The UK's New Years Honours List for 2013 has been published today, and you might think that there is nothing important happening in the world. It manifests so many of the Brits' besetting woes: Ruritanian Royalty, rank, flummery, snobbery, class, cant – and this year, the Olympics (both of them). Indeed, to judge from today's UK's media you might also think that the Olympics were back in full swing, this time with proper medals, awarded by Her Maj (well, actually, by Her Maj's Government.
The year 2012, quite a good Olympic year, I gather. Not, however, the best year for Conductive Education. How are the two connected? That's my point: hardly at all.
Before Christmas the Rainbow Centre in the South of England brought the two strands together:
In September, Norman Perrin and Paces produced a promotional video that made the comparative point:
Susie Mallett has posted numerous times about matters Olympic, and not just over the relevant months of 2012, on both her blogs:
I am sure that there have been more that I have missed to connect the Olympic and the conductive in the public mind, with respect to both practice and theory. There were, weren't there?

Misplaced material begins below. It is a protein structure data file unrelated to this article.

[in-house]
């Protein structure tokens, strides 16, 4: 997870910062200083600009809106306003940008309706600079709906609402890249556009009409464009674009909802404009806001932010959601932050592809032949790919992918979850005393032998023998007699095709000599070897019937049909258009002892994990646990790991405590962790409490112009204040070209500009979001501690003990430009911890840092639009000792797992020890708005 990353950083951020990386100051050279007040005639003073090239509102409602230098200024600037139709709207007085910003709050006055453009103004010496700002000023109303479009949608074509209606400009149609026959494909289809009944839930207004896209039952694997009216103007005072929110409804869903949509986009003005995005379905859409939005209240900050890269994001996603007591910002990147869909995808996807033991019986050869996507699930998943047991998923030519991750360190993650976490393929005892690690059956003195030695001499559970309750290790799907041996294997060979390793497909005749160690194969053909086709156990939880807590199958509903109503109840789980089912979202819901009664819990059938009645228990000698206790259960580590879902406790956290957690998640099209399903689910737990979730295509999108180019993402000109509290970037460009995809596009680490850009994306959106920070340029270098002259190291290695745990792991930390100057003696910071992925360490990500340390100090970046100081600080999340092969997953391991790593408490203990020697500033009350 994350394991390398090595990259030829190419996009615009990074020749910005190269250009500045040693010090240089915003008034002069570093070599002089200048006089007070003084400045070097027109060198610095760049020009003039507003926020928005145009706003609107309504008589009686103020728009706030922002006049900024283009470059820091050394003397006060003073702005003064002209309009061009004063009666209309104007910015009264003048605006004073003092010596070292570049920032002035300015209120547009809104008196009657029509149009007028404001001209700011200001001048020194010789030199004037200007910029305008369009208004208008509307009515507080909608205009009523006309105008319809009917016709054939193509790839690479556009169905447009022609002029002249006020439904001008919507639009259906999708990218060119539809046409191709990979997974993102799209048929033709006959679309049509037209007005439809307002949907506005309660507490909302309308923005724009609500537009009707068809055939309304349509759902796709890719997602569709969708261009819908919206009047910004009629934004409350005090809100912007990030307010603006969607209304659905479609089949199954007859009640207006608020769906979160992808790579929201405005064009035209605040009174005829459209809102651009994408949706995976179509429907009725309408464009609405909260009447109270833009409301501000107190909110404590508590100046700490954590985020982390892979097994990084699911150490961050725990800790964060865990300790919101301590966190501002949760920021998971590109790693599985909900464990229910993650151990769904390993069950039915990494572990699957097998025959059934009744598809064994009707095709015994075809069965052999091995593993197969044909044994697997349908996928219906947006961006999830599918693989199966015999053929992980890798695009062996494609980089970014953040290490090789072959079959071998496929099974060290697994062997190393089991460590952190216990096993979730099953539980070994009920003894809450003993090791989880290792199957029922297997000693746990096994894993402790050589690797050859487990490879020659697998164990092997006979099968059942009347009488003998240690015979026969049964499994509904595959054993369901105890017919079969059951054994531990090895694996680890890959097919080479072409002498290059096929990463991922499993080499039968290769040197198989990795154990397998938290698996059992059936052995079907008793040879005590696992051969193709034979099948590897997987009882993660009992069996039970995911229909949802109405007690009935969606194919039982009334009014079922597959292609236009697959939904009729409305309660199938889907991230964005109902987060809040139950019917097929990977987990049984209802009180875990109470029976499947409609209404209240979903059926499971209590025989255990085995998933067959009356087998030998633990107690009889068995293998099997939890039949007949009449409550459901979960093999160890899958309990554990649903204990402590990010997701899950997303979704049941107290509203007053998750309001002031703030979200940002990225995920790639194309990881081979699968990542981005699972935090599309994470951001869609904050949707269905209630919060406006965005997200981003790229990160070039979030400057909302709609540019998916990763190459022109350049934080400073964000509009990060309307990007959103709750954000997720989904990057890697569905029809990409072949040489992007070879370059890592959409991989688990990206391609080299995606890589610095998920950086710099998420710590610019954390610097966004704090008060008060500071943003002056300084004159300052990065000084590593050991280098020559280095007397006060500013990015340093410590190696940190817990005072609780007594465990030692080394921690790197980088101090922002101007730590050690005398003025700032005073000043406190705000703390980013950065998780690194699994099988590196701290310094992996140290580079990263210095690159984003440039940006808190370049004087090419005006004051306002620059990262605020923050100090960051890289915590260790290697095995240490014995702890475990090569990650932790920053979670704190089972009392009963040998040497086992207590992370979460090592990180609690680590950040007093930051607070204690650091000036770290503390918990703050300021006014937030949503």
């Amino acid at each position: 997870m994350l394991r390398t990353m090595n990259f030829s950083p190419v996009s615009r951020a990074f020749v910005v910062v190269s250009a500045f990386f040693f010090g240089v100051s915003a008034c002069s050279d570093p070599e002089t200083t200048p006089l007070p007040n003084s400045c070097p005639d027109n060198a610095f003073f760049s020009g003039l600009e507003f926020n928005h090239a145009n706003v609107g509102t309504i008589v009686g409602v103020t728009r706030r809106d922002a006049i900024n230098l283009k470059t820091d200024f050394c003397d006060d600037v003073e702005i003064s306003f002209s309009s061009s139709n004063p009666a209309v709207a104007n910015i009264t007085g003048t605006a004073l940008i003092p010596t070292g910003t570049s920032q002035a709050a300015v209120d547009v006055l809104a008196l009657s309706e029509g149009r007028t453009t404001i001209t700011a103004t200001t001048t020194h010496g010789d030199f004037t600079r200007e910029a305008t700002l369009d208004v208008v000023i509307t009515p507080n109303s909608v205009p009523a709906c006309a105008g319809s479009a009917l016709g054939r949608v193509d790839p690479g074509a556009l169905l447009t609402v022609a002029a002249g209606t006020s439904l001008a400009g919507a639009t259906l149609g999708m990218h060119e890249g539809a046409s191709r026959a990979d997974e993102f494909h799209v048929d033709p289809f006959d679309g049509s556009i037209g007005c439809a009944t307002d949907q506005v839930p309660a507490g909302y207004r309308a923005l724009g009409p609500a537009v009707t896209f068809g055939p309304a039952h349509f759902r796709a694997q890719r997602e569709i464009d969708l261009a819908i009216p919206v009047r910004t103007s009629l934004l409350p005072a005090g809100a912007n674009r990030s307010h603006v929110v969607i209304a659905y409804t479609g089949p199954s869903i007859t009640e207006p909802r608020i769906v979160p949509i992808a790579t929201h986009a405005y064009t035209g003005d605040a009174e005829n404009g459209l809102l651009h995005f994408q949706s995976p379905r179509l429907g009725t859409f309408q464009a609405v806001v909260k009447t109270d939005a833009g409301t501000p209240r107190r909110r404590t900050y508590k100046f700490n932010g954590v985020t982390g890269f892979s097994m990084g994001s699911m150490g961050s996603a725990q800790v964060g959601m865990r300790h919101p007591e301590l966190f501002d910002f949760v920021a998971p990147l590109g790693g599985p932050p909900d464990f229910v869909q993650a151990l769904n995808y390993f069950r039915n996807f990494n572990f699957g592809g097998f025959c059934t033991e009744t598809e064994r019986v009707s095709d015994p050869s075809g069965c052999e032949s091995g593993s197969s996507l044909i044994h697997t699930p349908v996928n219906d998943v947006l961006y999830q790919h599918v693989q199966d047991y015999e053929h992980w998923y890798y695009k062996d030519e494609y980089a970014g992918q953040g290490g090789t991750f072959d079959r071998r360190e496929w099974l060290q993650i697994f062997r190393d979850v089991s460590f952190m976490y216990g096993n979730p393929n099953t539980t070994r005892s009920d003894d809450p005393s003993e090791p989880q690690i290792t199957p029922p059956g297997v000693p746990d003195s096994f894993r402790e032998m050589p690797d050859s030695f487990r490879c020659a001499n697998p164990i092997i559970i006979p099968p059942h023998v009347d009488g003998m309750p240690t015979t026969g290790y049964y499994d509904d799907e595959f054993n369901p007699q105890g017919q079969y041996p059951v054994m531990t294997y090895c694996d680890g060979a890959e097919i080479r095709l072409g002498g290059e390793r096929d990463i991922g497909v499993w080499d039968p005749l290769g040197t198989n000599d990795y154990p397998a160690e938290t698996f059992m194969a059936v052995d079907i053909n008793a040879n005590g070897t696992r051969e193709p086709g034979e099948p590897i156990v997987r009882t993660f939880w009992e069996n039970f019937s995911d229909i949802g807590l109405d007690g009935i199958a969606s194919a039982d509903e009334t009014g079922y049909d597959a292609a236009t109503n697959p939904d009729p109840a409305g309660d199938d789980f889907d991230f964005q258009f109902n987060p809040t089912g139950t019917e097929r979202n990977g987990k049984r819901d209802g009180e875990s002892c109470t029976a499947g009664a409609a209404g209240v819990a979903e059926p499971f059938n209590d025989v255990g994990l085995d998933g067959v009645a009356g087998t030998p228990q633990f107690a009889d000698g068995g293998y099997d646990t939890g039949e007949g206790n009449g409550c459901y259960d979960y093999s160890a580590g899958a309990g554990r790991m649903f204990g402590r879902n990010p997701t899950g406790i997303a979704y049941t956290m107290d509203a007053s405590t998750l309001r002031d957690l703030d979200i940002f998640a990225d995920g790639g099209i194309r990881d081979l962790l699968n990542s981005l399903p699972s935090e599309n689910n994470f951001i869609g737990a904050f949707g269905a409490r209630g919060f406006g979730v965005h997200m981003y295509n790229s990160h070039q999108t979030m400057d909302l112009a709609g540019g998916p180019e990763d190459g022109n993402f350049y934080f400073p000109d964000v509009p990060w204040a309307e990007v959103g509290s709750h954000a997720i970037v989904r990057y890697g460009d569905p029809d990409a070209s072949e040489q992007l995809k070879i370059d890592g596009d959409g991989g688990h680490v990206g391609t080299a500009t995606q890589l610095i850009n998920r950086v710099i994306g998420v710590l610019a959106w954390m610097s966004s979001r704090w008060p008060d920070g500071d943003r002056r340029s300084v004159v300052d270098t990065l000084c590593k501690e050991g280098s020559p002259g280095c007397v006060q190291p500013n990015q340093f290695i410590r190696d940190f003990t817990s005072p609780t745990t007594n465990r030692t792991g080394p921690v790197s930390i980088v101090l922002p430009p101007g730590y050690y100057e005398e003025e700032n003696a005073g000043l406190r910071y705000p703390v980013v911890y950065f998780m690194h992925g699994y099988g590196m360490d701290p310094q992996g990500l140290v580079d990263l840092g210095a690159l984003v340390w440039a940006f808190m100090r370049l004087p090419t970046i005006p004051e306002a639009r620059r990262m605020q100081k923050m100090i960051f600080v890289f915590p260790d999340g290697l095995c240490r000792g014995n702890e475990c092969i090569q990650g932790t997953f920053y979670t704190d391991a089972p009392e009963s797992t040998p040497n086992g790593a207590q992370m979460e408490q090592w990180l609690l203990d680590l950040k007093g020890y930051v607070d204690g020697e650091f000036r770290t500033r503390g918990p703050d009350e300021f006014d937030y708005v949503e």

If not, the CE has missed a potentially valuable trick. Apart from the much needed PR gains that might have been made, there is the substantive light shed upon the conductive process by consideration of what athletes and the like have to undergo order to excel. During 2012 the two could have been united to CE's advantage. For the most part, they were not. Instead, upon both the PR and the substantive fronts, effort was presumably directed in other directions.
There will be other opportunities, both to find and to create. In preparation I can suggest no better than Matthew Syed's little book Bounce! – surly a basic text for anyone seriously trying to understand Conductive Education.
A couple of previous postings, obliquely relevant
Syed, M. (2010) Bounce: how champions are made, the myth of talent and the power of practice, London, Fourth Estate